The cats are fed up with our bullshit – and, in addition to silly Halloween costumes, tasteless kibble, and sleeping past 3AM, I’ve got to believe that the 2016 election has a little something to do with it. Normally felines would not deign to involve themselves in something as crass as human politics, but come on! The death of democracy and all that jazz. Plus where are they going to get their cat dancers and laser pointers if Drumpf starts a trade war with China, hmmm?

The clues are sometimes subtle, but look closely and you’ll see ’em. With chapter headings like Recognize, Resist, Revolt, and Rebuild, and poems celebrating the “press” and advocating for mental health days, these cats are obviously #withher. They dislike voter disenfranchisement almost as much they hate your best friend’s handsy toddler.

So this is a cute idea that gets stale about halfway through the book. Unsurprisingly, my favorites were the more radical poems in the bunch. Some are straight-up meme-worthy; the rest are good for a chuckle or two, hence the middling rating. The cat photos range from adorable to downright fierce.

Should you find yourself guffawing at the very idea of feline resistance, you owe it to yourself to read Jason Hribal’s Fear of the Animal Planet: The Hidden History of Animal Resistance.

(This review is also available on Amazon, Library Thing, and Goodreads. Please click through and vote it helpful if you’re so inclined!)

tweets for 2018-12-06

December 7th, 2018 2:00 am by Kelly Garbato
  • RT @SchomburgCenter: Are you an educator interested in learning how to best teach slavery to your students? Then join us on 12/11 for a spe… ->
  • RT @LECrockett: In honor of the 100th anniversary of the 19th Amendment passing in the US in 2019, I’m giving away 3 paperback editions of… ->
  • RT @LECrockett: To tide you over till #GrantchesterPBS returns in 2019, I’m giving away a finished hardcover copy of @clarissaharwood’s BEA… ->
  • RT @TheDailyShow: Trevor visits his Grandma Koko in Soweto, South Africa, to talk about his childhood, her life under apartheid, and what e… ->
  • RT @ClaraJeffery: “Over the course of nearly three years, BuzzFeed News has spoken with more than 30 people for this story…” bravo ⁦@azee… ->
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tweets for 2018-12-05

December 6th, 2018 2:00 am by Kelly Garbato
  • RT @mbrockenbrough: I am incredibly grateful for all of the tweets about my Trump bio, UNPRESIDENTED.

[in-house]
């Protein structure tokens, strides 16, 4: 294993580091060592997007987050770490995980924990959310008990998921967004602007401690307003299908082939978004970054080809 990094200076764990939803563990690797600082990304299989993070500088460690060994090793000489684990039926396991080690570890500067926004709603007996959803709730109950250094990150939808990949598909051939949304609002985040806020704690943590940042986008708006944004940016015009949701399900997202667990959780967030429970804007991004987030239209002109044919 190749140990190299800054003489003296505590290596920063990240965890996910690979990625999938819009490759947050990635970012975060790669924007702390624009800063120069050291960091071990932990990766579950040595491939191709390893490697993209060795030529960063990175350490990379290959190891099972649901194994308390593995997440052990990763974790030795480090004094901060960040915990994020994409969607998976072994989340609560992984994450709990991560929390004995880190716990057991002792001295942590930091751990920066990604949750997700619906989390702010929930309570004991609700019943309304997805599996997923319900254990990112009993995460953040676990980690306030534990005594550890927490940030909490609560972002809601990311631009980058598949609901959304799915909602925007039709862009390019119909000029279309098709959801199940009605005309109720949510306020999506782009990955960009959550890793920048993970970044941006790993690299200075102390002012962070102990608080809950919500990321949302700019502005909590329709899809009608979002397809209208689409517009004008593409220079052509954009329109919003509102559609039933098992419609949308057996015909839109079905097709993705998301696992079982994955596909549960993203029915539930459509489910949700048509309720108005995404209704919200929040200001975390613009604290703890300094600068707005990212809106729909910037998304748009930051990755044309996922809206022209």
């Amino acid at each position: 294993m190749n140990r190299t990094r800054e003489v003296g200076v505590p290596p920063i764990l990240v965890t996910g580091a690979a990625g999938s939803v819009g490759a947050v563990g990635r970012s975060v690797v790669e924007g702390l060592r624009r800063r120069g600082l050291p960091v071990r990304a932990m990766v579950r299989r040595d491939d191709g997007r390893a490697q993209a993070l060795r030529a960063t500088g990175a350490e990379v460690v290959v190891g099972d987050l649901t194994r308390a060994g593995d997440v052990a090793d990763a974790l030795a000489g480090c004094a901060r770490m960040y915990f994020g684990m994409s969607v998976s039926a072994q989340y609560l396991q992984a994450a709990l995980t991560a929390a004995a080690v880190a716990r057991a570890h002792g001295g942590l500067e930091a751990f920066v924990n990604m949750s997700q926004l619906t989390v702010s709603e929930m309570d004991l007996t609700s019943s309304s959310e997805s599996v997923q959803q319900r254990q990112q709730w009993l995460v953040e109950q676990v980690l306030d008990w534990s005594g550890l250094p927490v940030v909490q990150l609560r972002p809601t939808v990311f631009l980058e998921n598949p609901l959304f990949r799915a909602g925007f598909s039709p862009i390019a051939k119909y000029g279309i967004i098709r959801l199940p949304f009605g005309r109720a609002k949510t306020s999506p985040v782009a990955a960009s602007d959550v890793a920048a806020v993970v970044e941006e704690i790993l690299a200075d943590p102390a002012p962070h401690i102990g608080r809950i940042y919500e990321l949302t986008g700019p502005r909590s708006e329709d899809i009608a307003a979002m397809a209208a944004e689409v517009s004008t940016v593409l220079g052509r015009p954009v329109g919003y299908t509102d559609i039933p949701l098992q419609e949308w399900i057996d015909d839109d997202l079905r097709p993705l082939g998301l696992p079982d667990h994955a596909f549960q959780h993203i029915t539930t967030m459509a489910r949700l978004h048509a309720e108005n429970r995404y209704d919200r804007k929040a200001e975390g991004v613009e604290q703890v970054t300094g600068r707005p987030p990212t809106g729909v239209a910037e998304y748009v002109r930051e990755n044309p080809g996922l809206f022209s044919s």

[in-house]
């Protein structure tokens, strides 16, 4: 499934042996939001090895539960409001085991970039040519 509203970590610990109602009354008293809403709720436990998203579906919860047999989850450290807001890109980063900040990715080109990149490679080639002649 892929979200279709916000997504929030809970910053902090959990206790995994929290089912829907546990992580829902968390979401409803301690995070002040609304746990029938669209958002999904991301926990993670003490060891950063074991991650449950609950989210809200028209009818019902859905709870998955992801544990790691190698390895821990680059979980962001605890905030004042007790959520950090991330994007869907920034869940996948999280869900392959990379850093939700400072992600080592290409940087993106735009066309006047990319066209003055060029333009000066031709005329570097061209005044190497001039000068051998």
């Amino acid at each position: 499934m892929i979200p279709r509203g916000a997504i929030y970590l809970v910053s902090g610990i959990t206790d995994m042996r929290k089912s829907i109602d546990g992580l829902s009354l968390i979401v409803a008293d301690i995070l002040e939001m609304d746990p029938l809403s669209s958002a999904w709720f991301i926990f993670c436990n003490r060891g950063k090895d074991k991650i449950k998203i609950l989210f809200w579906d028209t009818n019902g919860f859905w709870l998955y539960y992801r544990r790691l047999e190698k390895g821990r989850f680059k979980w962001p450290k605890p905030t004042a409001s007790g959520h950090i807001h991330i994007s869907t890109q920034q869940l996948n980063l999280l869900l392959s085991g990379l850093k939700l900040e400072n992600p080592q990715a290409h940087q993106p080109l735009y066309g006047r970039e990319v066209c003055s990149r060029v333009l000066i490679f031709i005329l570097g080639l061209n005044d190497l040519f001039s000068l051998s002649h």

Thank you for supporting this book.… ->
  • RT @DailyBrooklyn99: ☃️ b99 christmas giveway ☃️
    WINNER gets a choice of phone case or 4 stickers
    RUNNER UP gets 4 stickers
    • rt to en… ->
  • RT @GWillowWilson: Somebody legit had the nerve to suggest that Priyanka Chopra, star of a dozen Bollywood mega-hits, is a social climber f… ->
  • RT @AriBerman: Wisconsin GOP voted in wee hours of morning to brazenly strip power from Dem gov/AG & make it harder to vote
    Similar GOP le… ->
  • RT @wagatwe: If you want to read more about how @tuftsuniversity failed me as a Black woman because they took my report less seriously, che… ->
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tweets for 2018-12-04

December 5th, 2018 2:00 am by Kelly Garbato

Book Review: The Many Deaths of Scott Koblish by Scott Koblish (2018)

December 4th, 2018 7:00 am by Kelly Garbato

Not for the chronically anxious.

two out of five stars

(Full disclosure: I received a free book for review through Library Thing’s Early Reviewers program.)

— 2.5 stars —

The Many Deaths of Scott Koblish is exactly what it sounds like: the author’s weird and varied imaginings of how he might meet his end. The scenarios range from the mundane-yet-tragic (being buried in an avalanche; dying in a festive house fire) to the more bizarre and outlandish (being kidnapped by aliens only to die in a fiery wreck when the US government shoots your flying saucer down; being murdered in the night by your daughter’s adorable stuffed teddy bear). My personal favorites are those that involve nonhuman animals getting revenge (such as the kangaroo boxer who stomps his human opponent to death. down with animal fighting!). There are no fewer than five instances of cats sending an unsuspecting Scott Koblish plummeting out a window to his death.

It’s a cute enough idea, if not terribly memorable. Well, unless you’re scared of clowns, alligators, or dying in unclean undies. Then some of these panels just might keep you awake at night. No death by sheer embarrassment, though, so I’m safe! :)

(This review is also available on Amazon, Library Thing, and Goodreads. Please click through and vote it helpful if you’re so inclined!)

tweets for 2018-12-03

December 4th, 2018 2:00 am by Kelly Garbato

tweets for 2018-12-02

December 3rd, 2018 2:00 am by Kelly Garbato
  • RT @wamandajd: Now that billionaire child sex trafficker Jeffrey Epstein is back in the news, it seems like a good time to take a closer lo… ->